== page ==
Dar al Mamluka Hotel, Damascus
Published in 2A Magazine Issue #15&16 Autumn 2010 Winter 2011
Simone Kosremelli has a bachelor in architecture degree from the American University in Beirut (1974) and a masters in urban planning from Columbia University (1977). She has her own practice in Lebanon since 1981 and has operated a branch in the United Arab Emirates during the 1990s. Along with her practice, she has been a part-time design instructor at the American University of Beirut. In 2007, she was awarded the Faculty of Engineering and Architecture Distinguished Alumna Award (FEADAA) at the American University of Beirut
Having lived a couple of years abroad, I realized upon my return to Lebanon that my own architectural style had to be deeply influenced by the vernacular Lebanese Architecture in order to preserve a traditional architecture that has been supplanted by “modern buildings”. The artisans were starting to disappear. So I created a team of young artisans and gave them work to survive and thus save their old “savoir-faire”. The architecture was less a copy of the old traditional house and more a revisited version. As most of the traditional houses were being torn down, I also started to use materials resulting from the destruction – wood beams, wood doors and windows, tiles, wrought iron balustrades, roof clay tiles, etc. When I started work in the United Arab Emirates in the 1990s, I used local architectural elements but without much enthusiastic response at the time. Only several years later was I to apply my idea of neo-traditionnal or neo-vernacular architecture in this part of the world and was able to build in Bahrein, Abu Dhabi and Dubai three individual houses. Apart from individual houses, I have built industrial buildings (a juice factory, a pharmaceutical factory and winery). In summary, my architectural works are modern while deeply rooted in the Middle Eastern traditions.
Dar al Mamluka Hotel, Damascus
Bab Touma, the Christian quarter of Damascus, is a neighborhood of internal courtyard houses that used to be single-family middle class homes. Over time, these houses became multi-family units, sharing the courtyard and thus adding bathrooms and kitchens in a chaotic way. Over the last 15 years, many of these houses have been upgraded into small boutique hotels with 6 to 12 rooms around the central courtyard.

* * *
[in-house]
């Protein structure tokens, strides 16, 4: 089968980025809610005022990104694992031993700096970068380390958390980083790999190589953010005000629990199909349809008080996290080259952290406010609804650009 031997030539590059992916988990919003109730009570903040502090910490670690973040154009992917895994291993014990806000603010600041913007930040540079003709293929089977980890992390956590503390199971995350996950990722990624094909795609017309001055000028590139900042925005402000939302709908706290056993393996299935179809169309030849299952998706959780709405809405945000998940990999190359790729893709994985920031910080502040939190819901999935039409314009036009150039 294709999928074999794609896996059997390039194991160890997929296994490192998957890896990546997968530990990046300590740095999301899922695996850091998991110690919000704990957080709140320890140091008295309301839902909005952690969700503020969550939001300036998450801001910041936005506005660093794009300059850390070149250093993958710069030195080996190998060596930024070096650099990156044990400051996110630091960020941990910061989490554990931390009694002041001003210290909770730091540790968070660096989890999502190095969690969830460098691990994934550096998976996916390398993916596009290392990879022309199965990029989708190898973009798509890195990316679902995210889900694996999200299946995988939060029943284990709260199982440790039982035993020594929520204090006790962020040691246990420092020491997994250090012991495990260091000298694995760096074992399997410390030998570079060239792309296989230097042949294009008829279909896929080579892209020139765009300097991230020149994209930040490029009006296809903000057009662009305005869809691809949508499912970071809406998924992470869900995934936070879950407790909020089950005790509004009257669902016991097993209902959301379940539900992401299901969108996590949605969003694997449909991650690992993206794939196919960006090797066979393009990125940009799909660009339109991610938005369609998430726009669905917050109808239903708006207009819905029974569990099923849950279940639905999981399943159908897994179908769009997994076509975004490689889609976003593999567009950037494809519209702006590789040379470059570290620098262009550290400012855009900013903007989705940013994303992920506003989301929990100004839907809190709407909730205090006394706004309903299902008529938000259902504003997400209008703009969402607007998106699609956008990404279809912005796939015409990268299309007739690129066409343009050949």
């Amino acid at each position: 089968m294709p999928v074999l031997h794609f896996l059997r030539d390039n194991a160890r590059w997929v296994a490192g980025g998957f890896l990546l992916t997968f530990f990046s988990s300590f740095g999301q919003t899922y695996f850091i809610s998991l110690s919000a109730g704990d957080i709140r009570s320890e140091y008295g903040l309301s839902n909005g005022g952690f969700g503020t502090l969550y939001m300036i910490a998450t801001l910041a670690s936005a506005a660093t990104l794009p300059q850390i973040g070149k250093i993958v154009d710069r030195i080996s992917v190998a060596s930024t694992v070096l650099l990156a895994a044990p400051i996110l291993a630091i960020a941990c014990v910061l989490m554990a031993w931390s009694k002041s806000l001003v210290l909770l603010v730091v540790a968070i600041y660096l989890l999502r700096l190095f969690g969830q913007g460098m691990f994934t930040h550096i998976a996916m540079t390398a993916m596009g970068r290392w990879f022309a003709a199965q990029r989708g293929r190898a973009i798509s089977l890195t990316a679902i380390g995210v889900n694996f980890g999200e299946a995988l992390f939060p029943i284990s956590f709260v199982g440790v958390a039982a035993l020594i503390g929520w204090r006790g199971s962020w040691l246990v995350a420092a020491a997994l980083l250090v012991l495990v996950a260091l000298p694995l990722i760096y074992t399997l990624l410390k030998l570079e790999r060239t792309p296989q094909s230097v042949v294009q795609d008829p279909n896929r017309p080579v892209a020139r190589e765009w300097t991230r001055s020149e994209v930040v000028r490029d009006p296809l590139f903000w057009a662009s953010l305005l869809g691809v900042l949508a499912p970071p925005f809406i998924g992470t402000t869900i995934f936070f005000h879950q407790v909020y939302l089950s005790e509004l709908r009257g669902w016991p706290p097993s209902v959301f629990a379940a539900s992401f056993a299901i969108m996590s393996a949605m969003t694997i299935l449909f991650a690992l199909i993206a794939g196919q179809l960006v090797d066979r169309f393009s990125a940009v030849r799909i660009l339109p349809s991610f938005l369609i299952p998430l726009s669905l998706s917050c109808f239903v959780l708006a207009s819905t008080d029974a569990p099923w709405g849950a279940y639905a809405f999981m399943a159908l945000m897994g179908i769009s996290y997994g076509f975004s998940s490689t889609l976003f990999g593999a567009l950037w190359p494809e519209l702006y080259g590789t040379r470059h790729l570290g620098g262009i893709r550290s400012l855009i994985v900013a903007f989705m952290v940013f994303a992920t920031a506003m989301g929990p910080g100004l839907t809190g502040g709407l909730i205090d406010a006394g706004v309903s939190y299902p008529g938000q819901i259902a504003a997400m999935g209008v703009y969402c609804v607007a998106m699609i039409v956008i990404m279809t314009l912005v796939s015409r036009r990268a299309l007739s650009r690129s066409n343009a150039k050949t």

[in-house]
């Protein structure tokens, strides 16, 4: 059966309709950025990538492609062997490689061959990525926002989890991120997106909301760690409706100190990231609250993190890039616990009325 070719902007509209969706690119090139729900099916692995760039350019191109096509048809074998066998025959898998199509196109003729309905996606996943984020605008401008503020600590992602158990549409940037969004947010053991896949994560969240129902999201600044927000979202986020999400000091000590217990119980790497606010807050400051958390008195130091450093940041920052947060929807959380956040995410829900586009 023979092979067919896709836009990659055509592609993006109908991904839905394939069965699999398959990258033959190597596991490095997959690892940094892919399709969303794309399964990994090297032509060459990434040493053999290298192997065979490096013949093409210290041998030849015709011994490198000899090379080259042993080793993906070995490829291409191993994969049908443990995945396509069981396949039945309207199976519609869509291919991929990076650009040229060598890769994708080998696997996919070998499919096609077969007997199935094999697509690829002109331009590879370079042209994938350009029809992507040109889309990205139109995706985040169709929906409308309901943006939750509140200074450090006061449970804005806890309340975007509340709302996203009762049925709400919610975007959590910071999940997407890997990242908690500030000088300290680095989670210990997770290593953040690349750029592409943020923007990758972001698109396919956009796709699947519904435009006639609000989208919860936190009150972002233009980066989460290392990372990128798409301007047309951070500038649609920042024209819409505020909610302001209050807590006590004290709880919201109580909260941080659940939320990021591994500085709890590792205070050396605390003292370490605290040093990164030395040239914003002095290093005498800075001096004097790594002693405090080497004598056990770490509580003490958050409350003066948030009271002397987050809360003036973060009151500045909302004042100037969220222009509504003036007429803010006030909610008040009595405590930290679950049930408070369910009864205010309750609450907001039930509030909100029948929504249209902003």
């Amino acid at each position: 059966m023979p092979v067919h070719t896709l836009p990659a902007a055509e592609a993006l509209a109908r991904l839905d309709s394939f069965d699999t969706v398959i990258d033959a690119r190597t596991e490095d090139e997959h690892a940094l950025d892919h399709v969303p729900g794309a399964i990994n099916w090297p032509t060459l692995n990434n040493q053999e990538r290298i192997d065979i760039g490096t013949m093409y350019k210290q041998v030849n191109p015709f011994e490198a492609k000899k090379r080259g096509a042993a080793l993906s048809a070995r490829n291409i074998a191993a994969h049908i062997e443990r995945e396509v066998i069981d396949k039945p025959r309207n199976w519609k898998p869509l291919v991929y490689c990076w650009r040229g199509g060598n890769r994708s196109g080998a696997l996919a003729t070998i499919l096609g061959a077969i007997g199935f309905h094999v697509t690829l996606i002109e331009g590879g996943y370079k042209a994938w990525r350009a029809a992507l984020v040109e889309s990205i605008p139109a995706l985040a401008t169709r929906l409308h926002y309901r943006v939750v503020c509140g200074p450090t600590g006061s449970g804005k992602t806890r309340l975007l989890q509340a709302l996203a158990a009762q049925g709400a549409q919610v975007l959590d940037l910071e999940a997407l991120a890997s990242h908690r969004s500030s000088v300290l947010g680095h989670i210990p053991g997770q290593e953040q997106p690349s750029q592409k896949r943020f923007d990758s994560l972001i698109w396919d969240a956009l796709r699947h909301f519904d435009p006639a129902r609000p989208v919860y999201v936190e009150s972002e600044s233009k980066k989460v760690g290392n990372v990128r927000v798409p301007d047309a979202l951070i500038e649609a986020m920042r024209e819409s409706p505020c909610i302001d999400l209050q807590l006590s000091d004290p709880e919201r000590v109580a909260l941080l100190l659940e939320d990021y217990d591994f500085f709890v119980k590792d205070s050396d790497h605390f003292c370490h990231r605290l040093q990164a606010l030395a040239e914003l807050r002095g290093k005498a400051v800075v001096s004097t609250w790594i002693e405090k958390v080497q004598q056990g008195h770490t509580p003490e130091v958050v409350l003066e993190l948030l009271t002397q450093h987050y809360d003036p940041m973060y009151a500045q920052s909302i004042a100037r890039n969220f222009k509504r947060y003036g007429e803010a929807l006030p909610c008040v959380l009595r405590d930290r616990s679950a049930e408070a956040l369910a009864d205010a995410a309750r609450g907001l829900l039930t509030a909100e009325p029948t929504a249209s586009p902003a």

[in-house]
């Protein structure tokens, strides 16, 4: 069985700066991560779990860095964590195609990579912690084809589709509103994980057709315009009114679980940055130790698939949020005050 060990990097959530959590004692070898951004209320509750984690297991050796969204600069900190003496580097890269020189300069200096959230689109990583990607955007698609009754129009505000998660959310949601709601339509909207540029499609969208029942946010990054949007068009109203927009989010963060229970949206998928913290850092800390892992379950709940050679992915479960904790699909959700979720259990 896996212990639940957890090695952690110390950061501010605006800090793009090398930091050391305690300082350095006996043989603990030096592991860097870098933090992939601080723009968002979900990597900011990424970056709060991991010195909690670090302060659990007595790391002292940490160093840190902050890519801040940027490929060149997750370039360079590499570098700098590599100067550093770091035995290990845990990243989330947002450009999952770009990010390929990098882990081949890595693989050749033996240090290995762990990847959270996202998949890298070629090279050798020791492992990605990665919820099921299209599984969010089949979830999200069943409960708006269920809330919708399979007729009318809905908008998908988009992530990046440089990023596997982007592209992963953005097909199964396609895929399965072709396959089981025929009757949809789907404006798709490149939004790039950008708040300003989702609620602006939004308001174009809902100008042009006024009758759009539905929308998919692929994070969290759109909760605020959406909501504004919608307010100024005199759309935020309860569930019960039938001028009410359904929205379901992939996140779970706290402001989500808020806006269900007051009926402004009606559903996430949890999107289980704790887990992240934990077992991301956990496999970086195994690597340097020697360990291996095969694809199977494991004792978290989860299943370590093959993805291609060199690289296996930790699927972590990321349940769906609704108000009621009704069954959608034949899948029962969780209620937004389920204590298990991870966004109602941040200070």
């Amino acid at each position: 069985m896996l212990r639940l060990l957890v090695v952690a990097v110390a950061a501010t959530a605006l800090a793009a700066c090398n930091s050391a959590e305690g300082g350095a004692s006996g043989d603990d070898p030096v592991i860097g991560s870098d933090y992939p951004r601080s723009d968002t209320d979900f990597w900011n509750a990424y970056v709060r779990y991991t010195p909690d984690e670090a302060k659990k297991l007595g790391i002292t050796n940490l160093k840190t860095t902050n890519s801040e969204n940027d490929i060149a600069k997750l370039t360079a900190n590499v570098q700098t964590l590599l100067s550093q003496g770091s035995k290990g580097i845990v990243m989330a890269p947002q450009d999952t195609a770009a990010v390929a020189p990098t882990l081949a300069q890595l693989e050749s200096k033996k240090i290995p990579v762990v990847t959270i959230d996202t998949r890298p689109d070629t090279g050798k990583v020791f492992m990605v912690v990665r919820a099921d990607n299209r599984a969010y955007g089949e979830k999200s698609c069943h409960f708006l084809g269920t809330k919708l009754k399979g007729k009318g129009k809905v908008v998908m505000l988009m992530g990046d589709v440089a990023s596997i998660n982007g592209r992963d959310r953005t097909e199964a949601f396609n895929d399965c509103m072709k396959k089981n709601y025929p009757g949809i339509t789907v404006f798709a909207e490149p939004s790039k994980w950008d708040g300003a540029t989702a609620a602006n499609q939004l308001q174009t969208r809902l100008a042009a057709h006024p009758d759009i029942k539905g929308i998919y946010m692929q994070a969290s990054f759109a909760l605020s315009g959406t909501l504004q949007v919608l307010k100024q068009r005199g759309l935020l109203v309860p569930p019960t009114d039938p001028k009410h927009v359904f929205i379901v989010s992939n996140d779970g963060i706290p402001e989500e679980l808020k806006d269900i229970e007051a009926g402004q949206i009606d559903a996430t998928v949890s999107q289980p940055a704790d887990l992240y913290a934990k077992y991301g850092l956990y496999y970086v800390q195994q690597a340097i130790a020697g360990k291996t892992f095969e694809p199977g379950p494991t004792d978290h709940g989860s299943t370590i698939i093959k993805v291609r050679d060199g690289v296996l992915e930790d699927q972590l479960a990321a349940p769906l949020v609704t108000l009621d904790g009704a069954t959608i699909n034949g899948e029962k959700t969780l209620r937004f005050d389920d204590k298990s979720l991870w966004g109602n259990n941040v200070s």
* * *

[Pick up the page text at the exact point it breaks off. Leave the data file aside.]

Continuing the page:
Dar el Mamlouka had already undergone a rather kitsch restoration into a 10 bedrooms hotel. With a change of owner, we were commissioned to upgrade the hotel.
We discovered a beautiful cross-vaulted room in the basement which we turned into a beautiful cross-vaulted Turkish hammam. In the previous restoration, the access to the basement was done through the dining room area, thus ruining the space and adding undesirable circulation in this already crowded room. We dug a new staircase under the existing staircase leading to the upper floor thus liberating the dining room floor.
There are two major rooms (one on every floor) that were originally wood paneled and painted in the typical Damascene way. One of them was used as the hotel reception office. We moved the reception next to the entrance and transformed this room into a major suite. We had to restore again the woodwork. We redid as well all the bathrooms using in most of them hand painted tiles that are called Ishani tiles, a typical Damascene artisanal product.
The aim of our intervention was to try to get closer to the original XVIIIth century house while adding comfort in a discrete manner. It was also to use the proper materials and the right treatment for these materials in order to be faithful to this unique traditional architecture.